In a new study published today [Dec. 5, 2019] in the journal Brain, researchers at the University of Wisconsin-Madison School of Medicine and Public Health have discovered that delirium following severe surgery may be associated with brain injury.
"For a long time it has been thought that delirium, a state of confusion that can arise in sick patients, may lead to dementia and long-term cognitive problems," says study leader Robert Sanders, assistant professor of anesthesiology at the UW School of Medicine and Public Health. "However, it has been impossible to prove that delirium causes these problems, but our study directly links inflammation during delirium with nerve injury."
Sanders and his team were able to demonstrate that delirium is associated with injury to nervous tissue in the brain that could lead to loss of cognitive ability. The findings could inform future efforts to educate patients about the risks of surgery, especially major surgery in patients older than age 65 years.
The research team demonstrated that a protein called neurofilament light, which indicates brain injury, increased in the presence of diagnosed delirium in patients following severe surgery. Delirium is an acute state of confusion that results in inattention and cognitive failure.
Researchers examined blood samples collected from 93 participants before and after surgery, to look for changes in neurofilament light and changes to markers for inflammation. The average age of study participants was 71.
Following surgery, 39 of the participants experienced delirium, particularly those who underwent vascular surgery or other higher-risk surgeries. All study subjects who underwent surgery saw an increase in their levels of neurofilament light, but the increase was profound in the group whose members experienced delirium.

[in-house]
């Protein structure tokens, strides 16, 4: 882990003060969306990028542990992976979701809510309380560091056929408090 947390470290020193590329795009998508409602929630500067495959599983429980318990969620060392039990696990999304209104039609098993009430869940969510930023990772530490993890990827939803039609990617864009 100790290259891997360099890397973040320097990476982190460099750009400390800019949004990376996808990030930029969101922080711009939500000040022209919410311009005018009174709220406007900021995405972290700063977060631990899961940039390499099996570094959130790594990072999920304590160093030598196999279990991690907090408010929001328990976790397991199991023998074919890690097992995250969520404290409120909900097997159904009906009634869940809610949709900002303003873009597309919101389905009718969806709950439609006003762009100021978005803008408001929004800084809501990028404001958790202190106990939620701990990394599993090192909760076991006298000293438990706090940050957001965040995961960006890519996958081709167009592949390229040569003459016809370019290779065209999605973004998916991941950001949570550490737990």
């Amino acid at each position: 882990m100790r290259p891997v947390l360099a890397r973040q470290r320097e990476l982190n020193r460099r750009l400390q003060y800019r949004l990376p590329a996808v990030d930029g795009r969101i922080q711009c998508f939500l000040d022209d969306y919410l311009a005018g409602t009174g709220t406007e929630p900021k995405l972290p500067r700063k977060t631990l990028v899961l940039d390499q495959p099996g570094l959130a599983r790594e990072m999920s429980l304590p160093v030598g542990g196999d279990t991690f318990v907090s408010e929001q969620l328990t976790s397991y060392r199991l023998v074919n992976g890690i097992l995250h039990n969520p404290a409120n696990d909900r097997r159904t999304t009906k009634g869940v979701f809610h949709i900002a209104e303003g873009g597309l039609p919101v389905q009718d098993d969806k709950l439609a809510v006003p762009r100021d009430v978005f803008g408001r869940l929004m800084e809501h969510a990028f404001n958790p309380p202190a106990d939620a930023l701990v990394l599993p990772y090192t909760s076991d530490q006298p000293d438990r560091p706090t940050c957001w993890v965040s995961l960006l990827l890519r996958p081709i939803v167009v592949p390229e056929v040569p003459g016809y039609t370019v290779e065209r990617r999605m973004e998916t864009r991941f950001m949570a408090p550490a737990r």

In fact, the researchers found that as delirium severity increased, so did the amount of the neurofilament light protein and signs of inflammation in the blood of participants. They also found that neuronal injury was associated with increases in delirium severity, regardless of inflammation.
The proportional change of neurofilament light with severity of delirium provides further information to support a causal link of delirium and brain injury, Sanders says.
"However, we don’t yet know for certain whether there is a cause-and-effect relationship between these changes in neurofilament light and long-term changes in cognition," he adds. "We also don’t know whether they are related to onset of dementia. Further research is needed."
Future studies should explore the severity of any subsequent cognitive decline, says Sanders.
"We recommend a study that examines a large observational group, or registry of studies, that explores all the possible causes of delirium to confirm our observations, identify the role of neuronal injury in inflammation-driven delirium, as well as other causes, and to link to long-term cognitive outcomes," he says.